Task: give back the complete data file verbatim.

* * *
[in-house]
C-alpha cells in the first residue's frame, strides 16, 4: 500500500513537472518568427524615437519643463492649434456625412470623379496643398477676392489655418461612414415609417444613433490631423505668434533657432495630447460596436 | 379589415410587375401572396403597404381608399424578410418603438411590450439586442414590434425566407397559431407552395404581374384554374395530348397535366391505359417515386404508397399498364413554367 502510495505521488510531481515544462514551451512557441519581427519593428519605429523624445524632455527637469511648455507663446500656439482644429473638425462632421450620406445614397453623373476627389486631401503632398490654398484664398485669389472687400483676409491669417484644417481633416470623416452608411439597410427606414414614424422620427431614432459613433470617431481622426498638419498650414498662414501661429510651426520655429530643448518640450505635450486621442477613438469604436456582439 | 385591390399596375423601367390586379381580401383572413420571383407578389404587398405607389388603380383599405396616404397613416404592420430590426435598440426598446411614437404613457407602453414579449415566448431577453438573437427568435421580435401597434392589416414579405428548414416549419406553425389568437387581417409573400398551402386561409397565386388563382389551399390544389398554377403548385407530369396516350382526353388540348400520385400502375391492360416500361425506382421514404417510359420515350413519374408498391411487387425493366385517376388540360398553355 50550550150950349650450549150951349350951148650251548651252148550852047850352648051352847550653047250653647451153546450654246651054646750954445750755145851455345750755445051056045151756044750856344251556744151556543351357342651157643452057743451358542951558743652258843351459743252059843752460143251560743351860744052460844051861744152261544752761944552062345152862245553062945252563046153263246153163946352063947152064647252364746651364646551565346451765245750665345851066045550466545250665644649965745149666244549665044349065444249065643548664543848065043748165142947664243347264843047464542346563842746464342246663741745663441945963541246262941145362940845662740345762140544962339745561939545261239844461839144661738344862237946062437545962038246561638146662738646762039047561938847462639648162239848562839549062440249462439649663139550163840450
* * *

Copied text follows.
[in-house]
C-alpha cells in the first residue's frame, strides 16, 4: 500500500513537472518568427524615437519643463492649434456625412470623379496643398477676392489655418461612414415609417444613433490631423505668434533657432495630447460596436 | 379589415410587375401572396403597404381608399424578410418603438411590450439586442414590434425566407397559431407552395404581374384554374395530348397535366391505359417515386404508397399498364413554367 502510495505521488510531481515544462514551451512557441519581427519593428519605429523624445524632455527637469511648455507663446500656439482644429473638425462632421450620406445614397453623373476627389486631401503632398490654398484664398485669389472687400483676409491669417484644417481633416470623416452608411439597410427606414414614424422620427431614432459613433470617431481622426498638419498650414498662414501661429510651426520655429530643448518640450505635450486621442477613438469604436456582439 | 385591390399596375423601367390586379381580401383572413420571383407578389404587398405607389388603380383599405396616404397613416404592420430590426435598440426598446411614437404613457407602453414579449415566448431577453438573437427568435421580435401597434392589416414579405428548414416549419406553425389568437387581417409573400398551402386561409397565386388563382389551399390544389398554377403548385407530369396516350382526353388540348400520385400502375391492360416500361425506382421514404417510359420515350413519374408498391411487387425493366385517376388540360398553355 50550550150950349650450549150951349350951148650251548651252148550852047850352648051352847550653047250653647451153546450654246651054646750954445750755145851455345750755445051056045151756044750856344251556744151556543351357342651157643452057743451358542951558743652258843351459743252059843752460143251560743351860744052460844051861744152261544752761944552062345152862245553062945252563046153263246153163946352063947152064647252364746651364646551565346451765245750665345851066045550466545250665644649965745149666244549665044349065444249065643548664543848065043748165142947664243347264843047464542346563842746464342246663741745663441945963541246262941145362940845662740345762140544962339745561939545261239844461839144661738344862237946062437545962038246561638146662738646762039047561938847462639648162239848562839549062440249462439649663139550163840450